The Kill Artist is the first in a (so-far) 20-volume series of spy novels that star Israeli Mossad agent/assassin Gabriel Allon who is also a master art restorer, MG restorer, and wooden sailboat restorer.
Allon’s unlikely combination of vocations is but one of the implausible things in this novel that rides on a reasonably plausible spy story narrative. Among them is co-protagonist Jacqueline Delacroix, a beautiful if aging supermodel who is also a trained Israeli master spy and loves Allon . . . I forgot to say that Gabriel is irresistible to women as are almost all the other male characters in the book . . . speaking of implausible circumstances.
The most realistic characters are Ari Shamron, Allon’s handler brought back from a forced retirement to manage the situation after the other realistic character, Palestinian terrorist Tariq al-Hourani, assassinates the Israeli ambassador to France on a rainy night in Paris.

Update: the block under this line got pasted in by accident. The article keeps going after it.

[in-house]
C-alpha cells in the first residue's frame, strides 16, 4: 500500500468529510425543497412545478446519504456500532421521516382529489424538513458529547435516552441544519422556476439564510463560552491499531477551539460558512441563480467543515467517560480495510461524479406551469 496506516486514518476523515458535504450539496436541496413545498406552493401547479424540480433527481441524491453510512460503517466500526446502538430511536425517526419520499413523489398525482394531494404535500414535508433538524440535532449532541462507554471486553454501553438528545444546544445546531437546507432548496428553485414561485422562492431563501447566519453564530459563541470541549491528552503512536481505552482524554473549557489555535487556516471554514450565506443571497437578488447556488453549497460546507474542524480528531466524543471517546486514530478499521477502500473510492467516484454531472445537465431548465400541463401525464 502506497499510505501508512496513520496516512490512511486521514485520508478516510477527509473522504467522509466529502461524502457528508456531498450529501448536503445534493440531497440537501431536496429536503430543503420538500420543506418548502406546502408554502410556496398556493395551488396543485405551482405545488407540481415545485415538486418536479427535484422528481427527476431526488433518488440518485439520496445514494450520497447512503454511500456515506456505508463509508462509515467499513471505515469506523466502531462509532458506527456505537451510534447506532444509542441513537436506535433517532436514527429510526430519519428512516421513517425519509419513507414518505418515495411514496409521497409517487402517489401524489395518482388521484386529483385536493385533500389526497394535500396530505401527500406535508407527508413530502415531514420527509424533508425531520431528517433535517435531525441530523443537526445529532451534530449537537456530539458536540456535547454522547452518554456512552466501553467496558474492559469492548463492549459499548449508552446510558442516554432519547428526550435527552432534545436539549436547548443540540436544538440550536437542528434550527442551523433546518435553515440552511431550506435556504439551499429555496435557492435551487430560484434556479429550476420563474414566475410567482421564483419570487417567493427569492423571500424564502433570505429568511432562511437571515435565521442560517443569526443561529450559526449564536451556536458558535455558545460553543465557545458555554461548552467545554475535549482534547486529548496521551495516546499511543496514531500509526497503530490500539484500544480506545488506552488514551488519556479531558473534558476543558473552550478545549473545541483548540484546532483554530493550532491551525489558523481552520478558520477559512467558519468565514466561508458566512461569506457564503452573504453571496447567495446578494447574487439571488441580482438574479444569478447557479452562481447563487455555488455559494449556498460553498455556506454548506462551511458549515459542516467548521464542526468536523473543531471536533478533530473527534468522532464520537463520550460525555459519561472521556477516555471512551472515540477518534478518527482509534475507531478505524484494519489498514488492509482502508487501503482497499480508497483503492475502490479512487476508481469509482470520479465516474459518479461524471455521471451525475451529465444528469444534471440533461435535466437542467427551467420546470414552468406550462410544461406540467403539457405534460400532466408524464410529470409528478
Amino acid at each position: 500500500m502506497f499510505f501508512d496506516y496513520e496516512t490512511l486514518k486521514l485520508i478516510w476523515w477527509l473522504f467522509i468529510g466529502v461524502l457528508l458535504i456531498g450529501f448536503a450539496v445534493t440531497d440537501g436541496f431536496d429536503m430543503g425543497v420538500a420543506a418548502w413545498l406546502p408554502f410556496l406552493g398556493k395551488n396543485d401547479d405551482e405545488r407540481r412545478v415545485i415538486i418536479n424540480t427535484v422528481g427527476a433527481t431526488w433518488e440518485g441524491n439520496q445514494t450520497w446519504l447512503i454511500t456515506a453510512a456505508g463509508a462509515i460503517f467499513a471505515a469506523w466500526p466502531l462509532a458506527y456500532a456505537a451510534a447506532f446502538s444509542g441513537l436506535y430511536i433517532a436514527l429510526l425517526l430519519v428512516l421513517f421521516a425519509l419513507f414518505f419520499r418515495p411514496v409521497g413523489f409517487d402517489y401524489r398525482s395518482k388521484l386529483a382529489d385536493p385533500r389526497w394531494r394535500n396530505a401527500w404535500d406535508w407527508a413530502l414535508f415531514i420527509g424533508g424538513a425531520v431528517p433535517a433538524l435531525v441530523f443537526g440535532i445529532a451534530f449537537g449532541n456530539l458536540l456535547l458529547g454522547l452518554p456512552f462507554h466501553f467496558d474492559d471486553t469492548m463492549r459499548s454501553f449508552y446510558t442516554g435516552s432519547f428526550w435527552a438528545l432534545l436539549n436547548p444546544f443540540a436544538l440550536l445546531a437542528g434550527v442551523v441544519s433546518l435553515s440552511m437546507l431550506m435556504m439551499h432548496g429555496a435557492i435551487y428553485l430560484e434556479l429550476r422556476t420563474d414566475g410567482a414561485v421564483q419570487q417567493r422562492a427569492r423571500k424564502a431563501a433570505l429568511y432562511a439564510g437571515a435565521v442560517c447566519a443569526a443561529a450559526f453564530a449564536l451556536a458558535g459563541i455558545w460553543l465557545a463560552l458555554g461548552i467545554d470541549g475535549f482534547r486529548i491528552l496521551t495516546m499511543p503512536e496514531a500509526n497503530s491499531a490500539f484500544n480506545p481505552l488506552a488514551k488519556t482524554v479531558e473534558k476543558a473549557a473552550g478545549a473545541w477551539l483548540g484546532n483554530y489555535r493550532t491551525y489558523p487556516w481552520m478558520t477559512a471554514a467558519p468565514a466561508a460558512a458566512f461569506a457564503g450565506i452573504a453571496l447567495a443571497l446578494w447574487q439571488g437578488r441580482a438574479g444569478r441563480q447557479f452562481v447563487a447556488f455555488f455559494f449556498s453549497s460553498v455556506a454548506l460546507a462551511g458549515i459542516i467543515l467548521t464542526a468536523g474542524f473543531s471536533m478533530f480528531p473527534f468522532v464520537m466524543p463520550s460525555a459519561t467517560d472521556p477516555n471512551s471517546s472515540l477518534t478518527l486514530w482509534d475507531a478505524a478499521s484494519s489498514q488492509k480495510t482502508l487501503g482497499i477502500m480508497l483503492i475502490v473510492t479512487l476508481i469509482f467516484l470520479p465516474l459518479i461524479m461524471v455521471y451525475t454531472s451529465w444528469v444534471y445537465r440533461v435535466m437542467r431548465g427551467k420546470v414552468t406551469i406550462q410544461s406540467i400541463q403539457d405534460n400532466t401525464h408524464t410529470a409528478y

Tariq and his support man, Yusef, are also irresistible to beautiful women, including Jacqueline, as well as a not-so-beautiful woman who appears briefly. More implausibility.
So, the quest is to find the often-disguised Tariq and gun him down. The ensuing the chase is interesting as it moves all over the world, hauling into the game interesting minor players and places along the way.
In the end . . . well, I won’t tell you the whole thing, but suffice it to say that Allon isn’t quite as clever as he’s described in the earlier parts of the book, and Jacqueline makes a somewhat believable rescue of the mess he makes of things . . . ah, true love!
There is an odd, very gratuitous epilogue that could well have been left out, but I suppose contracted page counts are important in book contracts. All said, , the book is an amusing way to spend 7 or so hours.
By the way, the original proposal in the book club was to read Silva’s latest (<i>The Order</i>) but some members balked at spending $20 on a Kindle edition written by an author we’d never tried before writing a book in a genre that is often disappointing. I opted for Silva’s first book for $3. It was worth $3, not sure the new one would’ve been worth $20.